But who would gain from these riches, and who (aside from the wretched slaves) would lose? We have to bear in mind that the capitalists and masters of the early Spanish Empire were not united in how the profits of their new-found treasures should be distributed. Merchants from Seville decreed that all exports from Latin America must flow via Lima - this would maximise profits and commissions for partners in both cities. But this left BA, whose genesis was pretty much solely the result of the riches at Potosi, in limbo, for imports also had to flow via Lima. As can be imagine, en route from Lima to BA, prices got hiked to such an extent that the inhabitants of BA hadn`t a hope in hell of affording them.

Contraband, therefore, became the first fully fledged industry in Buenos Aires. BA pirates and smugglers became locked in a deadlock with the Spanish Crown, which eventually decreed that all trade to and from BA was illegal unless its journey was to or from Seville, via Peru. In effect, this closed the newly established port of Buenos Aires down altogether.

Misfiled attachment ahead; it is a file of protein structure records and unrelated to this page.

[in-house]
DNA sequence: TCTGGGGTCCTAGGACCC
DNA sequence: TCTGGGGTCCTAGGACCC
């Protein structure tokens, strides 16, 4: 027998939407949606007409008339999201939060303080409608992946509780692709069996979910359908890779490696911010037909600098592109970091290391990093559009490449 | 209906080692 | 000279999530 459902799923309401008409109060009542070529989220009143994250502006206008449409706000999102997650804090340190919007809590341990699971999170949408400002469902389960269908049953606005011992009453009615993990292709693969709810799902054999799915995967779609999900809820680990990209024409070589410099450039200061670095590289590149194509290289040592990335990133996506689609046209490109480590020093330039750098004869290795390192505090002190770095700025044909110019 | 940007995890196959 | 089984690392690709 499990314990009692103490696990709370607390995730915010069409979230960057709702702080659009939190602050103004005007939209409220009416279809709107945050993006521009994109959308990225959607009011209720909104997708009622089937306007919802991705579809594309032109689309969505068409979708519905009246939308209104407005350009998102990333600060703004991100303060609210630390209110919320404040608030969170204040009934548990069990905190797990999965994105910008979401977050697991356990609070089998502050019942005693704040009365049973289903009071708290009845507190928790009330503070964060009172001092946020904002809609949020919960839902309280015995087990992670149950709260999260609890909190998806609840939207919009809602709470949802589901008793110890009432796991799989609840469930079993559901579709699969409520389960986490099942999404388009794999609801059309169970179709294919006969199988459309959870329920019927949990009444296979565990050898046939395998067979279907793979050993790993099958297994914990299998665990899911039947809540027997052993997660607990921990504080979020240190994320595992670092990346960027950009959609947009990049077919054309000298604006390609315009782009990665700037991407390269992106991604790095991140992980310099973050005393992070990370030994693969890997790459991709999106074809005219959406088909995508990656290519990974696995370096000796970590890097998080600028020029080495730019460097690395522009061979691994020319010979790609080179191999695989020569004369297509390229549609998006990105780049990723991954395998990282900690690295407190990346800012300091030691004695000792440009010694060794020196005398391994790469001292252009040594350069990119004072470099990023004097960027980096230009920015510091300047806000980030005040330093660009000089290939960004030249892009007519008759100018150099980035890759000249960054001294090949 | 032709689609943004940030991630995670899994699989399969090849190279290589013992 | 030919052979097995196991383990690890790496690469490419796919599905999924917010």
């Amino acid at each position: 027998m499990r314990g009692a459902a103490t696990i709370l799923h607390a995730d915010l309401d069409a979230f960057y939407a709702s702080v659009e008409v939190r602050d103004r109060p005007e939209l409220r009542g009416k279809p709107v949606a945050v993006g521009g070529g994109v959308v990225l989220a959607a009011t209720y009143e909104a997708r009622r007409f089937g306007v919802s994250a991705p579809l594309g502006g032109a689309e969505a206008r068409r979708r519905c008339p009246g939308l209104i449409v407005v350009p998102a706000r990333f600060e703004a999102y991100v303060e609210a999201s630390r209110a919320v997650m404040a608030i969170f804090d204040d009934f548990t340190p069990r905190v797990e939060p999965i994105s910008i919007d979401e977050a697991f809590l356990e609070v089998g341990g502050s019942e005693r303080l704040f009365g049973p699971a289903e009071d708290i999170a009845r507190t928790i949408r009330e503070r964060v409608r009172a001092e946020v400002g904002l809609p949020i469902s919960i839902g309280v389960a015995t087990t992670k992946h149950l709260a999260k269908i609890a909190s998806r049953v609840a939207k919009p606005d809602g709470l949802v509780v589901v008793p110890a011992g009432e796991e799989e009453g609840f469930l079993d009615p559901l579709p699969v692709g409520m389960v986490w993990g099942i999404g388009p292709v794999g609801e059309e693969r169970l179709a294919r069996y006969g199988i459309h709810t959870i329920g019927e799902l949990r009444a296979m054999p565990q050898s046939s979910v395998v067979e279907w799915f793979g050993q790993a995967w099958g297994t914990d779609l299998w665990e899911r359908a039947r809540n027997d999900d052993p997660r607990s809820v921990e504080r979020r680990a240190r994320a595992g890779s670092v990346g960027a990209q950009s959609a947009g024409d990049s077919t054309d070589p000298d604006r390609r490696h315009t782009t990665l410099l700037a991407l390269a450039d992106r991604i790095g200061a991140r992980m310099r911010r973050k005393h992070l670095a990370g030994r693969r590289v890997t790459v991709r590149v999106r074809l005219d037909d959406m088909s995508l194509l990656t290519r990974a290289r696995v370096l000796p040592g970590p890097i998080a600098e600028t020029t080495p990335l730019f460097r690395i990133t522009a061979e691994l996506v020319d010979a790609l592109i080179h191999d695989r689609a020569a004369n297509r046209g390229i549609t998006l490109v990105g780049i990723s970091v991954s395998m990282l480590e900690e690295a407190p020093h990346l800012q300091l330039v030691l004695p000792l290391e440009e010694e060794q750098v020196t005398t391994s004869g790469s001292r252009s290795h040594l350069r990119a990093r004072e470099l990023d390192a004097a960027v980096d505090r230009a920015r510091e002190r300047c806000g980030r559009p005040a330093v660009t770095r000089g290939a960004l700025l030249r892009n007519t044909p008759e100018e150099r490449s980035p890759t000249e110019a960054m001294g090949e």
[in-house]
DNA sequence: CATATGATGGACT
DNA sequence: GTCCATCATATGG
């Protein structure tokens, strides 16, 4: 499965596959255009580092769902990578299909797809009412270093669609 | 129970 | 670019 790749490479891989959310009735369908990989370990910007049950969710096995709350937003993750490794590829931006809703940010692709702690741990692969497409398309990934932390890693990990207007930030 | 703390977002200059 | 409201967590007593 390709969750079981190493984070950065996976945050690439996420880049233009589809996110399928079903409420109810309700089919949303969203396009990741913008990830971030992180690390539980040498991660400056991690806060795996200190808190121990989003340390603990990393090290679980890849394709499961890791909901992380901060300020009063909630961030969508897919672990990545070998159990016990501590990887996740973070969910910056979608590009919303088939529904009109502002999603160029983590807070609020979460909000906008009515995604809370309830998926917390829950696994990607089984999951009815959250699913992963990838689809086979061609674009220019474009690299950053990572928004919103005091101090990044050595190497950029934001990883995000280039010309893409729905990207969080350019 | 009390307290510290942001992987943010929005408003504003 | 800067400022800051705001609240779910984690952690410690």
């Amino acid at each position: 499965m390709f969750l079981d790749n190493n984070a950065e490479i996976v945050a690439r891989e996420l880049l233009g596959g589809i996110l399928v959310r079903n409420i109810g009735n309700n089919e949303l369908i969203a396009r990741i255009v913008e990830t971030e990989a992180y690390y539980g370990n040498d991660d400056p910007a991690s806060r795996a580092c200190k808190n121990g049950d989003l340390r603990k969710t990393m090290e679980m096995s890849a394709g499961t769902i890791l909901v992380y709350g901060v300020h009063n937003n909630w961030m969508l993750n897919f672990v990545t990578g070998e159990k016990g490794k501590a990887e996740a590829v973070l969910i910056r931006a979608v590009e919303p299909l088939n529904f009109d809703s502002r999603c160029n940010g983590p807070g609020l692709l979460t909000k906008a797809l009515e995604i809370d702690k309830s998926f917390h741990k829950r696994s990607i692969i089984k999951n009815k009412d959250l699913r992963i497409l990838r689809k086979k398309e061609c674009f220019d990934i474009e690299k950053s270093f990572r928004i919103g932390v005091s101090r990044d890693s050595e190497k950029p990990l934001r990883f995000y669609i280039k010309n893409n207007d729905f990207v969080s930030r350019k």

However, there was a loophole in the law which the pirates exploited to its maximum (legal loopholes remain a favourite in Argentina). The Crown`s decree stated that any illegal traffic into Buenos Aires must be immediately stopped, and its contents immediately sold. And so, a bunch of entrepenuerial porteños decided they could make a few bob by ambushing Portuguese ships, and immediately selling on their products (including large quantities of slaves). The stability of Buenos Aires was further compromised by a threat that, if the virtual trade-ban on the city wasn`t lifted, its inhabitants would desert en masse.